Turkey central bank cuts interest rates more than expected, lira stable
Turkey’s central bank reduced its benchmark interest rate by 75 basis points, beating most economists’ forecasts and risking a possible sell-off in the lira.
The bank in Ankara lowered the one-week lending rate to 11.25 percent from 12 percent, according to a decision on Thursday. The main interest rate in Turkey, minus inflation of 11.8 percent, is now negative, rendering lira-denominated assets less attractive.
Turkish monetary policymakers have more than halved the benchmark lending rate from 24 percent since July, when Turkish President Recep Tayyip Erdoğan sacked and replaced its governor for failing to back the government’s pro-economic growth policies. Economists have warned that cutting borrowing costs too fast could lead to fresh volatility for the lira, which is recovering from a currency crisis in 2018.
The lira was up 0.1 percent at 5.86 per dollar after the announcement. State-run banks have been supporting the currency in recent weeks.
In its reasoning for the decision, the central bank cited an improving inflation outlook, weak investment and low global economic activity.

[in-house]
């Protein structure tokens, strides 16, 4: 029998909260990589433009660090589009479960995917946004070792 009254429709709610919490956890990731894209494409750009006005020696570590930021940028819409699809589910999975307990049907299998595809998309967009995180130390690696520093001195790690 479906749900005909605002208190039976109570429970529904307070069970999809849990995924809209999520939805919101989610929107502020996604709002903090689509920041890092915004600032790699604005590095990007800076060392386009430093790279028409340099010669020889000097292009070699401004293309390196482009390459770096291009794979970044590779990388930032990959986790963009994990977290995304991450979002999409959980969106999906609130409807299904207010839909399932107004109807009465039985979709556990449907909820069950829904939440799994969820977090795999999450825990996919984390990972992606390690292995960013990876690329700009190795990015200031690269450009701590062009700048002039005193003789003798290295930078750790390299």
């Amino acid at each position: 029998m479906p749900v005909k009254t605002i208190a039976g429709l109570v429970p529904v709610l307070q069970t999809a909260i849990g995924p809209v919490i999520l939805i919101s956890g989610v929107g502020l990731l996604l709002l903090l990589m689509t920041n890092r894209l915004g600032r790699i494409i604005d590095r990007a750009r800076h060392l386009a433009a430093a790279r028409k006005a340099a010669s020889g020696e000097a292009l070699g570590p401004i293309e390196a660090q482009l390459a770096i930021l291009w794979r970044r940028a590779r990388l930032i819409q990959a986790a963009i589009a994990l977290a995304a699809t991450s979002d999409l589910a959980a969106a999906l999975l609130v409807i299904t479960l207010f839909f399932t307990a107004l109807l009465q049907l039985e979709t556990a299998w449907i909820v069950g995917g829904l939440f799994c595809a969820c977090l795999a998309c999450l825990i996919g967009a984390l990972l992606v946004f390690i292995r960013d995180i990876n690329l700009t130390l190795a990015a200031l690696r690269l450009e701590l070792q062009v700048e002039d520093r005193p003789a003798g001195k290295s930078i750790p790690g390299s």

“The improvement in macroeconomic indicators, inflation in particular, supports the fall in country risk premium and helps contain cost pressures,” the bank said.
Erdoğan said earlier on Thursday that the central bank had a further opportunity to reduce rates at today’s meeting.
Economists were almost evenly divided about whether the central bank would cut rates, polls conducted by Reuters and the state-run Anadolu news agency showed. Those expecting a decrease more commonly predicted a 50-basis point reduction.
Erdoğan maintains that higher interest rates are inflationary, an opinion that contradicts conventional economic theory. Consumer price inflation in Turkey has accelerated from 8.6 percent in October but is less than half the levels it reached in the aftermath of the currency crisis.
Economists predict that inflation may slow to about 9.5 percent in 12 months, according to a central bank survey published earlier this month.